Also, as a child, I witnessed the crumbling of a marriage. That kind of shatters your ideals, especially when you’re a Disney and fairytale fan. You meet your prince and you will live happily every after. Pffft!
When you’re a clueless kid, those family problems become your world. Thankfully, I’ve grown up. Ganun talaga, life is not perfect. It becomes part of you, and you become the person that you are because of these flaws.
You also said that you had not intentionally sat down and wrote with the goal to publish a book. Had you decided to publish MICB before you attended Mina V. Esguerra’s seminar or was it a result of attending that seminar? What changed your mind?
When I attended Mina’s seminar, I had the intention of publishing the book already. Learned a lot from the seminar. Sabi ko, yes, kaya naman pala! I thought kasi before you need to have a big publisher backing you.
As a first-time self-published author, what have been the challenges you’ve faced? What can you advise to authors who want to be independently published as well?
At least in my circle, a lot of people have great stories to tell and they tell you they intend to write a book soon, or a manuscript is in the works. But to actually push through is a different matter altogether. To actually go ahead and take the plunge was the biggest thing for me.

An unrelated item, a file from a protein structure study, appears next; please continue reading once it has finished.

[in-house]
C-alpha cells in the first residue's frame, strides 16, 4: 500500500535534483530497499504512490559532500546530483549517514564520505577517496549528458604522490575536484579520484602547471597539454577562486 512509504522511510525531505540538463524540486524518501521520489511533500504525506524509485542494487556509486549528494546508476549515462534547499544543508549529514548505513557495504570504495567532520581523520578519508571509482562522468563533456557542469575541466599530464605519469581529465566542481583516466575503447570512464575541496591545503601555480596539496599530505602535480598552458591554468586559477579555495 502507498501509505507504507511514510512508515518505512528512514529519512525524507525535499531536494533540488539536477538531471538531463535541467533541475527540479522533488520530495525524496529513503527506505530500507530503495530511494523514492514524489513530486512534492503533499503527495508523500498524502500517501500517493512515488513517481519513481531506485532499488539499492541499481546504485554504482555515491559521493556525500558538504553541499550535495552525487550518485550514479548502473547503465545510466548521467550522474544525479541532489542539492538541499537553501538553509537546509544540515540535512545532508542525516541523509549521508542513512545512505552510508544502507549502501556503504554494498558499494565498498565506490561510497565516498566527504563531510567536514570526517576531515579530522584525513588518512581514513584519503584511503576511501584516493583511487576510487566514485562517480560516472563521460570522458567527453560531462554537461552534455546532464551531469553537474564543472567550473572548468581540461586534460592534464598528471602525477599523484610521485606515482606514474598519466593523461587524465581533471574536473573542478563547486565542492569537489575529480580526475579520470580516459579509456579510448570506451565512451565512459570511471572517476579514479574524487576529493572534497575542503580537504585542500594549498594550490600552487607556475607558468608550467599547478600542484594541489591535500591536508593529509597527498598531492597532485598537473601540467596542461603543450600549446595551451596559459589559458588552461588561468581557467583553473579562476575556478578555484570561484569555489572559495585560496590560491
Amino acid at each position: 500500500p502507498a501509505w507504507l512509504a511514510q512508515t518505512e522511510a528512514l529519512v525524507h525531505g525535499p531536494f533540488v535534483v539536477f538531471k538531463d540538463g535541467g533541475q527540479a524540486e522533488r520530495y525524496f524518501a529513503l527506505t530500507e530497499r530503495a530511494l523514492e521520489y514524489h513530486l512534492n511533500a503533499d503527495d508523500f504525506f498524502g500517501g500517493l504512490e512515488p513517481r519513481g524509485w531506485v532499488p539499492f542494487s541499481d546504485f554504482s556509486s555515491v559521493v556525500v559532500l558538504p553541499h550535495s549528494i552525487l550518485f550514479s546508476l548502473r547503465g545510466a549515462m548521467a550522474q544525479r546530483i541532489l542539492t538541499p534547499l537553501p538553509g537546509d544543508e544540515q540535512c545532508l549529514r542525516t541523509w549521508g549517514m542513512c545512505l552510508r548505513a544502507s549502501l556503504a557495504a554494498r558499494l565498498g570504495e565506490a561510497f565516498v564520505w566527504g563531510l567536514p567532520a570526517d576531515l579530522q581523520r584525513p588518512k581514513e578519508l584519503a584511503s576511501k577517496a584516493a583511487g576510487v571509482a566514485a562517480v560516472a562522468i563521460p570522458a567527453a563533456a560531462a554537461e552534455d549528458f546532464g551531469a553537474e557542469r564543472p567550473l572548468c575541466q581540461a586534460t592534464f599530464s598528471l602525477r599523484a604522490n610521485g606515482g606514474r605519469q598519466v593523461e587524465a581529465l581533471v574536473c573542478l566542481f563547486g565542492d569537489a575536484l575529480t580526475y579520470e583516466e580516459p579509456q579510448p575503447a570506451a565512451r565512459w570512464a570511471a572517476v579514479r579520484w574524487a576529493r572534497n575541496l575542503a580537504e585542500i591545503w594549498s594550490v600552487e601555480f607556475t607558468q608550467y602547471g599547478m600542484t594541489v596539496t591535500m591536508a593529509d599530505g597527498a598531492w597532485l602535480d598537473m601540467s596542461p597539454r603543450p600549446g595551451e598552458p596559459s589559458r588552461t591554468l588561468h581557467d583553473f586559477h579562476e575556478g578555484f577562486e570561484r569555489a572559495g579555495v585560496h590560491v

I have a very demanding job, so this passion project tends to get sidetracked, hehe. But I didn’t want to be one of those people na “may balak siya gumawa ng libro.”
Also, since it’s self-published, the challenges are how to fund it and how to market it. Funding, kinaya naman. I get a lot of Producer projects and I was paid well. Marketing na lang, how do I market this? Wala naman ako sa National (Bookstore). Thankfully, there are a lot of people who want you to succeed, such as Bookbed. This feature is such a big help, thank you! For me, I just want to tell my stories, and to be able to find a reader base, however small, is a win in itself!
Advice: stop planning and dreaming and just go ahead and DO IT! Huwag puro “balak” or “wala akong oras.” Be that kind of person that when you look back, whatever the result is, I effin’ did it, no regrets. ☁️